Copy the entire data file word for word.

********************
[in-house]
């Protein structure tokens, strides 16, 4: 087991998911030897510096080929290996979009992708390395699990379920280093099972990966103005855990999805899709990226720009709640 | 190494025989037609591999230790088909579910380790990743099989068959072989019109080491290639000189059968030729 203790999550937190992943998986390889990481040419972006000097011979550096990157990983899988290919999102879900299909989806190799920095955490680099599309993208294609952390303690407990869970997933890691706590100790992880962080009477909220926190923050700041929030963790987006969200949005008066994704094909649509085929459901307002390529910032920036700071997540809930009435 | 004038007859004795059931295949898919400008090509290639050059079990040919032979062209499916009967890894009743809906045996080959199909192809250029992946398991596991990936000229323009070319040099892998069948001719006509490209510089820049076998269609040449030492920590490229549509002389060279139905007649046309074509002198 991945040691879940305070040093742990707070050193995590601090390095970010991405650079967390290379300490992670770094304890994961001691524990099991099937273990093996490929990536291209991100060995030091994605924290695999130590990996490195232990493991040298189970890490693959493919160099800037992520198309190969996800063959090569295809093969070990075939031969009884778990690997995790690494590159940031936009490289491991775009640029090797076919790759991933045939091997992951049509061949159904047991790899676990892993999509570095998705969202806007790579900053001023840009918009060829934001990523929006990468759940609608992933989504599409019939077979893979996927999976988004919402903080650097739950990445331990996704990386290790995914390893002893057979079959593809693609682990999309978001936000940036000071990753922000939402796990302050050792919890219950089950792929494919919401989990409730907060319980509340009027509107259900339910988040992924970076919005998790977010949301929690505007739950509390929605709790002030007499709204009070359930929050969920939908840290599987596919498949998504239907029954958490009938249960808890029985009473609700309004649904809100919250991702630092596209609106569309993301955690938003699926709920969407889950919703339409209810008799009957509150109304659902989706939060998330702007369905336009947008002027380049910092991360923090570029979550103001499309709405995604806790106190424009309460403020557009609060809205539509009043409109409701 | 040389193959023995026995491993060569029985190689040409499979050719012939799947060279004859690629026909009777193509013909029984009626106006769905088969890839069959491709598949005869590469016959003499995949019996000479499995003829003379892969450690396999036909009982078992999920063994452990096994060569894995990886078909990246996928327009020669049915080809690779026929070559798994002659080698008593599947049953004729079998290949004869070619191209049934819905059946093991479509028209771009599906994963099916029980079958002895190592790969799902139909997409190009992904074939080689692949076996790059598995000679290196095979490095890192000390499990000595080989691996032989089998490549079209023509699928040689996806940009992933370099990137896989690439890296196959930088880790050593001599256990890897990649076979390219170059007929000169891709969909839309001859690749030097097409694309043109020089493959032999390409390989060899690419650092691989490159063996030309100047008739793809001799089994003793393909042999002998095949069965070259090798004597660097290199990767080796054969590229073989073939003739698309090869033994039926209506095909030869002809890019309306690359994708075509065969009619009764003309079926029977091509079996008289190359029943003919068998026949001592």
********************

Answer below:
[in-house]
């Protein structure tokens, strides 16, 4: 087991998911030897510096080929290996979009992708390395699990379920280093099972990966103005855990999805899709990226720009709640 | 190494025989037609591999230790088909579910380790990743099989068959072989019109080491290639000189059968030729 203790999550937190992943998986390889990481040419972006000097011979550096990157990983899988290919999102879900299909989806190799920095955490680099599309993208294609952390303690407990869970997933890691706590100790992880962080009477909220926190923050700041929030963790987006969200949005008066994704094909649509085929459901307002390529910032920036700071997540809930009435 | 004038007859004795059931295949898919400008090509290639050059079990040919032979062209499916009967890894009743809906045996080959199909192809250029992946398991596991990936000229323009070319040099892998069948001719006509490209510089820049076998269609040449030492920590490229549509002389060279139905007649046309074509002198 991945040691879940305070040093742990707070050193995590601090390095970010991405650079967390290379300490992670770094304890994961001691524990099991099937273990093996490929990536291209991100060995030091994605924290695999130590990996490195232990493991040298189970890490693959493919160099800037992520198309190969996800063959090569295809093969070990075939031969009884778990690997995790690494590159940031936009490289491991775009640029090797076919790759991933045939091997992951049509061949159904047991790899676990892993999509570095998705969202806007790579900053001023840009918009060829934001990523929006990468759940609608992933989504599409019939077979893979996927999976988004919402903080650097739950990445331990996704990386290790995914390893002893057979079959593809693609682990999309978001936000940036000071990753922000939402796990302050050792919890219950089950792929494919919401989990409730907060319980509340009027509107259900339910988040992924970076919005998790977010949301929690505007739950509390929605709790002030007499709204009070359930929050969920939908840290599987596919498949998504239907029954958490009938249960808890029985009473609700309004649904809100919250991702630092596209609106569309993301955690938003699926709920969407889950919703339409209810008799009957509150109304659902989706939060998330702007369905336009947008002027380049910092991360923090570029979550103001499309709405995604806790106190424009309460403020557009609060809205539509009043409109409701 | 040389193959023995026995491993060569029985190689040409499979050719012939799947060279004859690629026909009777193509013909029984009626106006769905088969890839069959491709598949005869590469016959003499995949019996000479499995003829003379892969450690396999036909009982078992999920063994452990096994060569894995990886078909990246996928327009020669049915080809690779026929070559798994002659080698008593599947049953004729079998290949004869070619191209049934819905059946093991479509028209771009599906994963099916029980079958002895190592790969799902139909997409190009992904074939080689692949076996790059598995000679290196095979490095890192000390499990000595080989691996032989089998490549079209023509699928040689996806940009992933370099990137896989690439890296196959930088880790050593001599256990890897990649076979390219170059007929000169891709969909839309001859690749030097097409694309043109020089493959032999390409390989060899690419650092691989490159063996030309100047008739793809001799089994003793393909042999002998095949069965070259090798004597660097290199990767080796054969590229073989073939003739698309090869033994039926209506095909030869002809890019309306690359994708075509065969009619009764003309079926029977091509079996008289190359029943003919068998026949001592």